@HBJToday 09:37 am JST
This is in many ways no surprise, but when you consider that Japan has been aware for decades of the potential for a massive earthquake hitting the Tokyo region, it is incomprehensible that there isn’t a workable emergency solution for everyone to fall back on.
To be fair, if a massive earthquake hits Tokyo, its more likely that computers and advanced connections will be destroyed completely than sheets of paper and hanko.
-3 ( +2 / -5 )
Some called for stricter measures, with Tochigi Gov Tomikazu Fukuda saying, "Traveling across prefectures should be strictly limited, and we also need to consider developing legislation."
Maybe they can persuade the railway companies and regional airliners to increase the price of tickets by a factor of ten? As well as increasing the toll on the intercity roads? That might the travel out a bit.
We have the power in us to persuade our loved ones, bosses, friends to not go out.
Well, bosses might be hard.
0 ( +1 / -1 )
WaddoToday 08:38 am JST
Japan is missing many basic laws, such as disturbing the peace.
One reason it is not here is because "disturbing the peace" is actually an extremely fluffy "catch-all" charge that should be replaced by more specific articles or none at all.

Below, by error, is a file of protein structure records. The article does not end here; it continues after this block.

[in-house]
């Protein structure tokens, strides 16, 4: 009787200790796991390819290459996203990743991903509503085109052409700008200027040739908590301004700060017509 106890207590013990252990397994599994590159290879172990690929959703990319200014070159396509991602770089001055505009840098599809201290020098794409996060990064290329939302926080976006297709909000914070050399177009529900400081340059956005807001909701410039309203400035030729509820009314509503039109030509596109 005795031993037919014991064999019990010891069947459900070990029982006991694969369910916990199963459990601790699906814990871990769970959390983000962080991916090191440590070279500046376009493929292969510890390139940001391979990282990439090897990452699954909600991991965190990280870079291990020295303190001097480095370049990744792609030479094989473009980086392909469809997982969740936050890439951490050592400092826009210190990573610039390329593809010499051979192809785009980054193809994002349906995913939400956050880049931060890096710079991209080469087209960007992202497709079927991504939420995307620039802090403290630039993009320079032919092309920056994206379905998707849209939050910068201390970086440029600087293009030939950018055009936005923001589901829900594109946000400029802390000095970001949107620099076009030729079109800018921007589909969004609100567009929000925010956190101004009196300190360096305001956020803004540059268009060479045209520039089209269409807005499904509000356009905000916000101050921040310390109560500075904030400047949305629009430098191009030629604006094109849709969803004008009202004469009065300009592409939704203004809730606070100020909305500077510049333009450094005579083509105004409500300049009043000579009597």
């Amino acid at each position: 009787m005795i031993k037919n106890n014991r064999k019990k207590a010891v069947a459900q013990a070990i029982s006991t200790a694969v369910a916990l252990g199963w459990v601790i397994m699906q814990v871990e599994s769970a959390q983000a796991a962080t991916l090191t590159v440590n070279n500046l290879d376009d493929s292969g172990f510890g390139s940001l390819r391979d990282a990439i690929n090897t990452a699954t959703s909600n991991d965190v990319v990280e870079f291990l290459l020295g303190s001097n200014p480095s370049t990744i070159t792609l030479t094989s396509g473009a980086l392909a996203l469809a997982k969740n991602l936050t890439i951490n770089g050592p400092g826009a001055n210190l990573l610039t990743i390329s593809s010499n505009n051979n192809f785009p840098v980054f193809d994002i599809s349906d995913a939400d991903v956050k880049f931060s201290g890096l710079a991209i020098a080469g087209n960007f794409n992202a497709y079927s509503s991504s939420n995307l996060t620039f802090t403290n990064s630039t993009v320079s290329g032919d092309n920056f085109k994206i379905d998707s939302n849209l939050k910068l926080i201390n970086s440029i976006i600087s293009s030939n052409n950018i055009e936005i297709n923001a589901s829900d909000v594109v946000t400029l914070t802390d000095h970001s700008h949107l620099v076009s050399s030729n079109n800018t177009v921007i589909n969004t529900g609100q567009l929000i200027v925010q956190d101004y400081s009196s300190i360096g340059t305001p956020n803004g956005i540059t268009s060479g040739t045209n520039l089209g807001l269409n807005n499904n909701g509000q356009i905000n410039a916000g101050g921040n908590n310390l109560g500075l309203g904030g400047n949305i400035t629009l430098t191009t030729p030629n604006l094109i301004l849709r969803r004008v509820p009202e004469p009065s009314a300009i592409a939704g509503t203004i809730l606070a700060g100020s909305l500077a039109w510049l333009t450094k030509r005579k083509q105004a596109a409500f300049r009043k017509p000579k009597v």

-8 ( +0 / -8 )
expat Today 12:12 pm JST
What counts as a "significant contribution" to international policy? At the very least, Japan hasn't started a bunch of little wars in Islamic countries it can't even finish. On the human rights front, I do have to point out that Japan is still relatively liberal and you can get away with saying things you can't in the likes of Europe which is getting increasingly PC and thus cracking down. What restrictions are there are primarily the result of gaiatsu (Westerners who self righteously preech like a peacock about banning this and banning that). You don't hear anything like the excessively powerful Muslim community.
-3 ( +1 / -4 )
girl_in_tokyoToday 08:56 am JST
Uh, I know you have taken on a Sarcasm Mode recently, but I can't tell this time if you are in that mode or not.
1 ( +1 / -0 )
JeffLeeToday 06:51 am JST
For better or worse, at least they are willing to touch your hand :-)
Never had that happen to me while in Japan - money's always in the tray for me.
1 ( +1 / -0 )
smithinjapanToday 02:16 pm JST